WEEK IN BRIEF: Copper financing deals; dollar strength; cobalt interest; manganese alloy closures

Metal Bulletin’s Charlotte Radford reviews some of the key news from the past seven days.

Metal Bulletin’s Charlotte Radford takes a look at some of the key news from the past seven days.

This week saw the Metal Bulletin and American Metal Market Copper Seminar in New York, where Goldman Sachs reaffirmed its forecast for falling copper prices that could be near $5,200 per tonne over the next 12 months.

The seminar also heard that the copper industry will need to explore the opportunities provided by new technology to address the challenges of substitution, Andrea Hotter wrote.

And here is Metal Bulletin’s view on the copper concentrates market, as presented by Mark Burton at the seminar.

In China, Metal Bulletin learnt that copper tube producer Hailiang Co is in discussions to take over its larger rival, Henan-based Golden Dragon. Kiki Kang had the story.

China’s copper imports dropped more than 16% last month on unfavourable arbitrage and slowing demand from end-users.

Rio Tinto ceo Jean-Sebastien Jacques spoke to Metal Bulletin about plans to grow and improve the performance of its copper division.

And here, London Metal Exchange copper committee member Harry Liu examines the effects of copper financing deals and looks at the potential for an end to this type of trade.

Much of this week’s activity on the London Metal Exchange was driven by currency movements, as a weaker dollar enabled copper to maintain prices above $6,000 on Wednesday. The dollar’s gains later in the week helped to push metal prices down, although the red metal saw some support in a report from Macquarie, which said “the copper market looks inadequately supplied towards the end of the decade […] An undersupplied market is a bullish market”.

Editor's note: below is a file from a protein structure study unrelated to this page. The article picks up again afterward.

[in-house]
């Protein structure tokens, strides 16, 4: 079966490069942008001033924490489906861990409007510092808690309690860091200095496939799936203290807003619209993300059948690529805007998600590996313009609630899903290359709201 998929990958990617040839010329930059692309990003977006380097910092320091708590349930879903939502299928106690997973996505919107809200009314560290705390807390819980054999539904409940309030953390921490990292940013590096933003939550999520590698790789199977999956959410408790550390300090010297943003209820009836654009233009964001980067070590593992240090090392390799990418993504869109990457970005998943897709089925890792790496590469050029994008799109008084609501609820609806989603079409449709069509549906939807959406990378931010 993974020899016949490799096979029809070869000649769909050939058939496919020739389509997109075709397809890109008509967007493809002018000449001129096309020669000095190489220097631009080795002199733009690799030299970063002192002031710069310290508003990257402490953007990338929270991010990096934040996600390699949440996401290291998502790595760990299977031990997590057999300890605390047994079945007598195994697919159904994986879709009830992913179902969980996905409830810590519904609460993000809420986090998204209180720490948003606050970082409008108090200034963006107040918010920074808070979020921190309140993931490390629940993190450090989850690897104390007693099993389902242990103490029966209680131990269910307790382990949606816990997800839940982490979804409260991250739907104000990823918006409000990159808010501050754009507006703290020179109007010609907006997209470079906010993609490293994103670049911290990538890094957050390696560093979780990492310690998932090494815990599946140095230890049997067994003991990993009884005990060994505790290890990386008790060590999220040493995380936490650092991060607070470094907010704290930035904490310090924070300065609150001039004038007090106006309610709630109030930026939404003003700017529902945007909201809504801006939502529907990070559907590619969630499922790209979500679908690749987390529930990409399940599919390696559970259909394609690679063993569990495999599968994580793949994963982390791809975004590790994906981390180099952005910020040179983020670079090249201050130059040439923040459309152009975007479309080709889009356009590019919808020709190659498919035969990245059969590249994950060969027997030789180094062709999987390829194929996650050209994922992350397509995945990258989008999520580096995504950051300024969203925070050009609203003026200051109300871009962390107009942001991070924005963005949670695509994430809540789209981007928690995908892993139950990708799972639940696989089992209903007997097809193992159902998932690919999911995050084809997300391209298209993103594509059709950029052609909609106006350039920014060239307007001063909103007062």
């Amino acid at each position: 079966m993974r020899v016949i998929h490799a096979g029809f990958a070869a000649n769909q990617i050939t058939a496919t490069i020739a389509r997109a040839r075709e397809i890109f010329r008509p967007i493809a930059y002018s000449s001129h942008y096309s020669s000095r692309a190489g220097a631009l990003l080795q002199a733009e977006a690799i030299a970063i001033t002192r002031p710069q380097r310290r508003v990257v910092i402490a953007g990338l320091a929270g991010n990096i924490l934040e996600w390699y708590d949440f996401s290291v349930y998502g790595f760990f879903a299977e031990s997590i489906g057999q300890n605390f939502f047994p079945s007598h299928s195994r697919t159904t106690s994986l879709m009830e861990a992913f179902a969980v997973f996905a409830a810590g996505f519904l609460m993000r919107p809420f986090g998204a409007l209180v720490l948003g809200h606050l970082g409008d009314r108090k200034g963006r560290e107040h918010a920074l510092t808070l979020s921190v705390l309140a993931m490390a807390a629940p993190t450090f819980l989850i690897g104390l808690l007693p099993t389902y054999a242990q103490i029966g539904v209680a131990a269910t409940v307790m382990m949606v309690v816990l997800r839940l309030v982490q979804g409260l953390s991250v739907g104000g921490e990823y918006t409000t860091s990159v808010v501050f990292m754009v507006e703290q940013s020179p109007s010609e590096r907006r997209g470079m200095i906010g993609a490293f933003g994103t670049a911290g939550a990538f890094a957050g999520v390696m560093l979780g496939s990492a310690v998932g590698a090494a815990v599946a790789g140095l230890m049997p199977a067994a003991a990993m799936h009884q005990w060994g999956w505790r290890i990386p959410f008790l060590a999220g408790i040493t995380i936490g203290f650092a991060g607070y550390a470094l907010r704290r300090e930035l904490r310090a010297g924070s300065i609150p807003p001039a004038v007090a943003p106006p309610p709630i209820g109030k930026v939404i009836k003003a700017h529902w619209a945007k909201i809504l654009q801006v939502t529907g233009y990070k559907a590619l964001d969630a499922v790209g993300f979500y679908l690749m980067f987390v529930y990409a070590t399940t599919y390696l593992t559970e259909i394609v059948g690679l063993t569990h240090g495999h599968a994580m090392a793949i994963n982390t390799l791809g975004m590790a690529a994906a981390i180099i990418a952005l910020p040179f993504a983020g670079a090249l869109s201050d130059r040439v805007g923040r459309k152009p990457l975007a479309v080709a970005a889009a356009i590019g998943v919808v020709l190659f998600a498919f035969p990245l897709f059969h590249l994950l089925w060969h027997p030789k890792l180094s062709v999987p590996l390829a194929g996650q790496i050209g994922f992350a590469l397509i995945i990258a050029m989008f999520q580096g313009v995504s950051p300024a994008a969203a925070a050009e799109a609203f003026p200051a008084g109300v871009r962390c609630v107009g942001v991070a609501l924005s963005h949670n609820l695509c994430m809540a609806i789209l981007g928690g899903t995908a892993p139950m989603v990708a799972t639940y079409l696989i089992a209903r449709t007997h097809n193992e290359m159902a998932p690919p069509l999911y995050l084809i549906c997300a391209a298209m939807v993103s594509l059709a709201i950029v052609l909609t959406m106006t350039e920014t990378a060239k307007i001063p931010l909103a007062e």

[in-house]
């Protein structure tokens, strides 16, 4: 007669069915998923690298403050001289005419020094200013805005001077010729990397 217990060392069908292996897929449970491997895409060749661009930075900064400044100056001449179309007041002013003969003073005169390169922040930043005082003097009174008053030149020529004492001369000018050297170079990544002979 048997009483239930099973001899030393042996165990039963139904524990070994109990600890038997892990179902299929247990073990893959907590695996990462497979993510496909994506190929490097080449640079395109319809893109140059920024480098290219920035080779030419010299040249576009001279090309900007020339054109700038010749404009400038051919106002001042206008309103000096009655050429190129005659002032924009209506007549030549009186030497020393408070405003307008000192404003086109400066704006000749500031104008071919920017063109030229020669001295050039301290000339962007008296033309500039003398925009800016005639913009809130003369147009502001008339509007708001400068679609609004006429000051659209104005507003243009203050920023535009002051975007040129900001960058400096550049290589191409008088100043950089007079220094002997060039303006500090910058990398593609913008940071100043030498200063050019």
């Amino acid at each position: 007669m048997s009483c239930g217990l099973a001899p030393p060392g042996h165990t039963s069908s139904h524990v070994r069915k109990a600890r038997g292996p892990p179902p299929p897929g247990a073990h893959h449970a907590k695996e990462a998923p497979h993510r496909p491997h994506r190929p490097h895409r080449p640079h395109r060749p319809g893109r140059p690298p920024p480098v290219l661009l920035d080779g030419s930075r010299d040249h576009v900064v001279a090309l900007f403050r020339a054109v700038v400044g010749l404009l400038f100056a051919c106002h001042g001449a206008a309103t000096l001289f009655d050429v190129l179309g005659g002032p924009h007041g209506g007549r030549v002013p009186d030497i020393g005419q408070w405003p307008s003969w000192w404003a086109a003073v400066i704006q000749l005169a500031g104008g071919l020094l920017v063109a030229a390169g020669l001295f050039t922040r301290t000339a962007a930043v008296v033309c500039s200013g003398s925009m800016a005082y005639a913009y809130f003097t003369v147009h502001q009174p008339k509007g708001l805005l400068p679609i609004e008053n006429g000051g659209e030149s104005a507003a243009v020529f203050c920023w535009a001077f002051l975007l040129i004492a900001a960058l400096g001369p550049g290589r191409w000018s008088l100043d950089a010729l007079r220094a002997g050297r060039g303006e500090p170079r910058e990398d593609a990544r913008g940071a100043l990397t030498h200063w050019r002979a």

Track the latest changes on the LME and SHFE with Metal Bulletin’s daily rolling price report.

Meanwhile, the launch of the LME’s planned aluminium premium, steel scrap and rebar contracts has been postponed to coincide with an update of its clearing platform, LMEmercury, later in the year.

Andrea Hotter reported on US aluminium producer Alcoa’s request for documents revealing CFTC’s influence over the LME’s warehousing reforms.

Aluminium exports from China rose by 20.6% last month, according to the latest preliminary customs data.

Elsewhere in the market, increased construction spending in the USA is fuelling a rise in shipments of aluminium products.

The cobalt market is seeing signs of fresh interest despite sustained low prices. Deputy editor Fleur Ritzema looks at the reasons behind the pick-up. Find the latest pricing news here.

In the ores and alloys market, on Tuesday, BHP-spin off South32 announced it was delaying the restart of three furnaces at its manganese alloy operation in South Africa. A day later, Assmang confirmed it would close one of the four furnaces at its Cato Ridge smelter on low manganese alloy prices.

In Tapped In, Janie Davies looked at the impact of these closures on ferro-alloys prices. Commentary from Friday’s pricing session is here.

Meanwhile Evraz Highveld Steel and Vanadium’s Mapochs Mine returned to production following its closure in April. Tapped In looked at the volatility and disagreement ruling Europe’s ferro-vanadium market.

Production news also came from Largo Resources, posting record vanadium pentoxide production at its Maracas Menchen mine in May – the highest level since production began in August last year. The company is addressing delays and interruptions to the optimisation of the facility in Brazil. Claire Hack had the details.

Financial results came from Trafigura, reporting a 39% increase in net profit for the six months ended March 31 2015, and Russia’s Chelyabisnk Zinc Plant, announcing a 441% increase in net profit in the first quarter.

And in the week’s people moves, the Singapore Exchange has appointed Loh Boon Chye as its ceo, Mwana Africa announced the immediate departure of ceo Kalaa Mpinga and Lewis Black has joined Woulfe Mining as ceo.

Charlotte Radford

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